Working off breakfast at Kilchis Point Reserve

We seldom stray far from home for breakfast, but we had heard that Wanda’s Cafe in Nehalem had changed hands and wanted to check it out. It’s a 90-minute drive from home, so with a single espresso in our bellies, we were ready to eat on arrival. The new owner is present and very nice, the decor updated, and the food as good as always. Not only did we each clean our plates, but we also bought a marionberry oat bar to have with afternoon coffee!

Wide, level trails make for easy going. Two miles pass very easily.

Luckily we had an hour-long walk ahead of us at Kilchis Point Reserve which is just north of Tillamook near Bay City. This is a historically and ecologically significant place. It was the site of one of the largest permanent Native American villages on the west coast and the first ship ever built in Tillamook County, The Tillamook Star, was built at Kilchis Point. Chief Kilchis, for whom the reserve is named, was the tribal leader when the first settler in Tillamook County, Joe Champion arrived. Joe lived in a large, hollowed out tree stump (the chief’s idea) while he built his cabin. Others followed and one of the trails memorializes their pioneering.

The sweep of history includes the headquarters of a lumber company in the early 20th Century, but the far-sighted folks of  Tillamook County declared it a heritage site in 2010 and the Tillamook County Pioneer Museum now owns, protects, maintains, and holds this land in the public trust. The reserve is also home to several ecosystems.

This is an easy walk. Part of the trail is paved and the rest is compacted gravel with several wide, even wooden boardwalks. Small children and parents with strollers will find the roughly 2.2-mile roundtrip easy and it would be a cool spot on a warm day as much of the site is wooded. The maps and way-finding are clear so there is no chance of getting lost as you follow the three interpretive trails, Flora & Fauna, Native American Heritage, and Early Pioneer Settlement. There are myriad interpretive signs along the way to enhance your understanding.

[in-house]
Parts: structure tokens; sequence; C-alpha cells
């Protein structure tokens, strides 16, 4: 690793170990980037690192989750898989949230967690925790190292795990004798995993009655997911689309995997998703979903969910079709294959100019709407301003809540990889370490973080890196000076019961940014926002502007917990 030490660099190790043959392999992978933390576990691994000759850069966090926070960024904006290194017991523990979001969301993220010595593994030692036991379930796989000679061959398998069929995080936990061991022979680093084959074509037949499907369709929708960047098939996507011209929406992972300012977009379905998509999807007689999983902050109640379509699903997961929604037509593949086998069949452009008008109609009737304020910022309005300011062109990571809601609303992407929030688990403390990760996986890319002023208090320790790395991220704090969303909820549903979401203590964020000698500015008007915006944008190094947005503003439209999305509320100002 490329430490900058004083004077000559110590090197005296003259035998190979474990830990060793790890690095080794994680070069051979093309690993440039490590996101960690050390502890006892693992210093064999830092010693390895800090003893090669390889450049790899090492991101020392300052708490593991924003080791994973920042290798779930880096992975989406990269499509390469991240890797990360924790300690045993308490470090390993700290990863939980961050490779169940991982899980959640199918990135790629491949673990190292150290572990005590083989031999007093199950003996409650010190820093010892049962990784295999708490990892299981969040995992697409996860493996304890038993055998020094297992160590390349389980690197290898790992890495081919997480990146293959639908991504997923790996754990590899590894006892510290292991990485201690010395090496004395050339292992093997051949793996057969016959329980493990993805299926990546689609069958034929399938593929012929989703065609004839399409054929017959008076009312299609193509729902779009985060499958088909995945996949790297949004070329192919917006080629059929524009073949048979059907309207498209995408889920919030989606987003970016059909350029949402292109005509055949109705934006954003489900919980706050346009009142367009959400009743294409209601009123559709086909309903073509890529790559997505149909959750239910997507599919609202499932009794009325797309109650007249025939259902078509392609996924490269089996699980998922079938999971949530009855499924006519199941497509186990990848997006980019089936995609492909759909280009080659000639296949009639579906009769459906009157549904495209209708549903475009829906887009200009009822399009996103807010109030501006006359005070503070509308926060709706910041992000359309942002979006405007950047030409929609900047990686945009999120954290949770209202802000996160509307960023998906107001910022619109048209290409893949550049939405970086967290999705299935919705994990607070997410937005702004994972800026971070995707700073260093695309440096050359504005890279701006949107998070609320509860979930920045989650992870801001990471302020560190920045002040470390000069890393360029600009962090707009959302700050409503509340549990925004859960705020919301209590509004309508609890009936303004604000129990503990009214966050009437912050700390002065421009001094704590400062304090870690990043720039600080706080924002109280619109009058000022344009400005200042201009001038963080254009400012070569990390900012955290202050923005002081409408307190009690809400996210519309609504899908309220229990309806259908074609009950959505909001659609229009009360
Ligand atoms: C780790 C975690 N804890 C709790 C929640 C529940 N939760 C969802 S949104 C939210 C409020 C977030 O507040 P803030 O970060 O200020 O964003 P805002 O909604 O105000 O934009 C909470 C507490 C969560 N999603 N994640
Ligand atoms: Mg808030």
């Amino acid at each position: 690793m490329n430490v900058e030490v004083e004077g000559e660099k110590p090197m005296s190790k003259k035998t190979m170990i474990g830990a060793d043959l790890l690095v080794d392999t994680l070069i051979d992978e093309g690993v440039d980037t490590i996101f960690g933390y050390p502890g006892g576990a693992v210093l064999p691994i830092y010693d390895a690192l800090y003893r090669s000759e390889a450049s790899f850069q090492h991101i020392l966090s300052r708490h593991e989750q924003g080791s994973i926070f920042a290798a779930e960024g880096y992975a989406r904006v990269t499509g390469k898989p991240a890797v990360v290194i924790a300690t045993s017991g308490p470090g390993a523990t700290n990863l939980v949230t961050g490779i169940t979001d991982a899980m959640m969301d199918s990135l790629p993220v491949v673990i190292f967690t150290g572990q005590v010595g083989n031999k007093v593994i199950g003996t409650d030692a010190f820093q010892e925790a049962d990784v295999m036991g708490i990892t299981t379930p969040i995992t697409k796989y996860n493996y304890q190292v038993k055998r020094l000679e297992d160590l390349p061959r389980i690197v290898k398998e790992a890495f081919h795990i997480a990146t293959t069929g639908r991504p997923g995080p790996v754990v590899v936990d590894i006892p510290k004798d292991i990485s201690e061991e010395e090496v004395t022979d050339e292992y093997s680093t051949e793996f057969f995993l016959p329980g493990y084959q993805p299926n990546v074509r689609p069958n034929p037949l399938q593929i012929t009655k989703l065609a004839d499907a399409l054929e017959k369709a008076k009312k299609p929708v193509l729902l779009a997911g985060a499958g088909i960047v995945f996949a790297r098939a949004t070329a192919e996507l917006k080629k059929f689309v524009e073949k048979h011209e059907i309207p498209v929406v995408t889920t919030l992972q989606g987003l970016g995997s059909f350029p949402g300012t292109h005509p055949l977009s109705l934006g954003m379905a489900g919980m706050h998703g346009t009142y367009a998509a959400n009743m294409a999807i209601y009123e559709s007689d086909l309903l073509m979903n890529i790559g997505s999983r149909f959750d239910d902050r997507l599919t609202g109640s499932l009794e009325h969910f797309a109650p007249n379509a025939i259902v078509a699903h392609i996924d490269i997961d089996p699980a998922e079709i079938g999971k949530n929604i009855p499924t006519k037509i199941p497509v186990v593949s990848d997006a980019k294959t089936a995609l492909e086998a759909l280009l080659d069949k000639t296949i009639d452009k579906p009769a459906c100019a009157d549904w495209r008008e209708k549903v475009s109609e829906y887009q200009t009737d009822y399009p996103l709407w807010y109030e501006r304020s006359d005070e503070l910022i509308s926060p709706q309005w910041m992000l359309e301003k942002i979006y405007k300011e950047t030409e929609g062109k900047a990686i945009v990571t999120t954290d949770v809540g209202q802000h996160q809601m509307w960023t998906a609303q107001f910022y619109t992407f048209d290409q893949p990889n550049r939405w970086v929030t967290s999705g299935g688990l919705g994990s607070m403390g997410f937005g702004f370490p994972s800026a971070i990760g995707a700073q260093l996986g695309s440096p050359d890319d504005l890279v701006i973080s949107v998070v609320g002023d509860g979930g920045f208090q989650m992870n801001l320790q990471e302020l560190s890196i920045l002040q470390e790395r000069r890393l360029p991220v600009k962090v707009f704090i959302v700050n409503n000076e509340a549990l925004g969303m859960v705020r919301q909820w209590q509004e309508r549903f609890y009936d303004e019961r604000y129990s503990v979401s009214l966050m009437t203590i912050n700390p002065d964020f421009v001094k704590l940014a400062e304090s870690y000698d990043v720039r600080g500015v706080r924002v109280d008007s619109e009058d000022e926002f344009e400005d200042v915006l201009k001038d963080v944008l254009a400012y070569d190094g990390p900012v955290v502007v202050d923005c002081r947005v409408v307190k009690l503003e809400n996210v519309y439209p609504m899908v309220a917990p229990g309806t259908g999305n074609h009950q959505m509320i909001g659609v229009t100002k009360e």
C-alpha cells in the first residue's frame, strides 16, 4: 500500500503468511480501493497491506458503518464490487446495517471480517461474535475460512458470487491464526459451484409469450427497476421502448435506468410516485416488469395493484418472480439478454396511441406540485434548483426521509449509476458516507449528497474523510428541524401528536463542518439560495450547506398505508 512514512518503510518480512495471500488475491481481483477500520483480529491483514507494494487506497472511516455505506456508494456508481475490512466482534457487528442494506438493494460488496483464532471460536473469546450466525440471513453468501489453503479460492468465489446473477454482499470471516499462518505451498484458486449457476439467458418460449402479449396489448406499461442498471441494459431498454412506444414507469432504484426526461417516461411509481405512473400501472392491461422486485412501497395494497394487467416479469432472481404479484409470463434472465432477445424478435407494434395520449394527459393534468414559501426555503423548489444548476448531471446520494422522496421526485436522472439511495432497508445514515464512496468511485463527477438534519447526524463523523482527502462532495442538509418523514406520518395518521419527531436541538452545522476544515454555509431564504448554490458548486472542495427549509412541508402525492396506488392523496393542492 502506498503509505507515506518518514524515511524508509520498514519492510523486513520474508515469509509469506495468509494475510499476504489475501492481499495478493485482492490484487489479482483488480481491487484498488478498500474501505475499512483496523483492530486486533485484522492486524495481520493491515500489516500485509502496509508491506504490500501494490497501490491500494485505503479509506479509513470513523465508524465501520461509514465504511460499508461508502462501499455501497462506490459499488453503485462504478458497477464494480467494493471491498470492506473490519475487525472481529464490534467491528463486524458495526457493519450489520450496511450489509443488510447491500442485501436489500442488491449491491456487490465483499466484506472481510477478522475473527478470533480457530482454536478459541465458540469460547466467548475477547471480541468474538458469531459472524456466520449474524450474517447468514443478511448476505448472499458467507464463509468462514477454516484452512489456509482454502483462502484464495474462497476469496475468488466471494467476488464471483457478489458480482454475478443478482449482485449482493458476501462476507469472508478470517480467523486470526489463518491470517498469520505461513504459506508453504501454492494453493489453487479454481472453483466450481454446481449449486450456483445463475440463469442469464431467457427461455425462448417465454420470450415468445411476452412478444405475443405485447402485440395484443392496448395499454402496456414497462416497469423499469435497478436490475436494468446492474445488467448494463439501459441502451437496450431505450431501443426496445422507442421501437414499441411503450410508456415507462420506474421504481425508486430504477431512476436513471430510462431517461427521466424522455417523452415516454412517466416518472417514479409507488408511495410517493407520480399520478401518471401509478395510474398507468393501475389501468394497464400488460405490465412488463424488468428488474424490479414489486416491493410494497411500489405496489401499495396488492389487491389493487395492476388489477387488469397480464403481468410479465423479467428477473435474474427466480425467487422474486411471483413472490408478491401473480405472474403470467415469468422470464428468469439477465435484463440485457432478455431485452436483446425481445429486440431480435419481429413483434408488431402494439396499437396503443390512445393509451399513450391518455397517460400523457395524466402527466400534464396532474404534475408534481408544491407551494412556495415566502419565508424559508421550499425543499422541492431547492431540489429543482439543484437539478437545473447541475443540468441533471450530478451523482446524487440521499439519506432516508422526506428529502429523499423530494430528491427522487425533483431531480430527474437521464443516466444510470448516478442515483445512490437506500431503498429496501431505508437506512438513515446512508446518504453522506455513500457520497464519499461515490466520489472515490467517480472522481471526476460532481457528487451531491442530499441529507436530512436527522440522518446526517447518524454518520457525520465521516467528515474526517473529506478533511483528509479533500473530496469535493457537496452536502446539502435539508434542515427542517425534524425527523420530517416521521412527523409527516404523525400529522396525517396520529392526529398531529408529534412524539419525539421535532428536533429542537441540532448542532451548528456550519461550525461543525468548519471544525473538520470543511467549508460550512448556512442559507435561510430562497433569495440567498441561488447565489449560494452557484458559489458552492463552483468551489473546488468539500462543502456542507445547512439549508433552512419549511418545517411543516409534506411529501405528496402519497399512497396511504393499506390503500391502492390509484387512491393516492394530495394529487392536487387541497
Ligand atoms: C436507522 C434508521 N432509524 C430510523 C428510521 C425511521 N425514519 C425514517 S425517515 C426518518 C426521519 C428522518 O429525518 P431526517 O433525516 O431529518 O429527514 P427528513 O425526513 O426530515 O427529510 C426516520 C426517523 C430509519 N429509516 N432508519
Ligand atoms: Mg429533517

It was not exactly a workout, but at least we made a dent in those breakfast calories…

Herewith, some photos from our 60-minute visit. Click on any picture for a slide show.

This is the last blog I will be posting on Project Easy Hiker. I will continue to include our hikes both at home and abroad over at Girovaga. Please consider following me there if you do already do so. This site will stay active in support of our book, “Walking in Italy’s Val Gardena” and a new e-book on hiking in Switzerland’s Jungfrau Region that we plan to publish this winter 

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A hidden passage in Paris

Paris has some amazing public parks and gardens, the Tuileries, the Jardin des Plantes, and Luxembourg Gardens among them. Of course, there is the Champ de Mars and little pocket parks off the Champs Elysees. Paris also has the famous passages couverts, alleys housing little shops and cafes such as the famous Passage des Panoramas. But this “passage” is a green space three stories above the street, the Promenade Plantee, built on the old railway to Vincennes. We were fortunate enough to have good weather and time to take this high road.

The Promenade invites one to wander along through leafy bowers.

It is easy enough to find the start of the Promenade Plantee near Bastille or even at the other end near Vincennes. In between, one must be a bit adventurous or follow Google Maps very closely as there is a network of paths incorporating other parks and even some community gardens. So if you go, make sure you zero in on Google Maps and follow the thin green line of the Coulée verte René-Dumont. We walked about 5 km and wandered off the track a bit, but it was so enjoyable to have an urban trek like this on a sunny day. All that was missing was a coffee bar. As Ric said, if this was in Italy, there would have been a dozen places to stop for an espresso! Luckily, not too far from the official endpoint, one can find a bus, tram, or Metro to return to the reality of the city.

Herewith, some pictures, with captions, about our walk.



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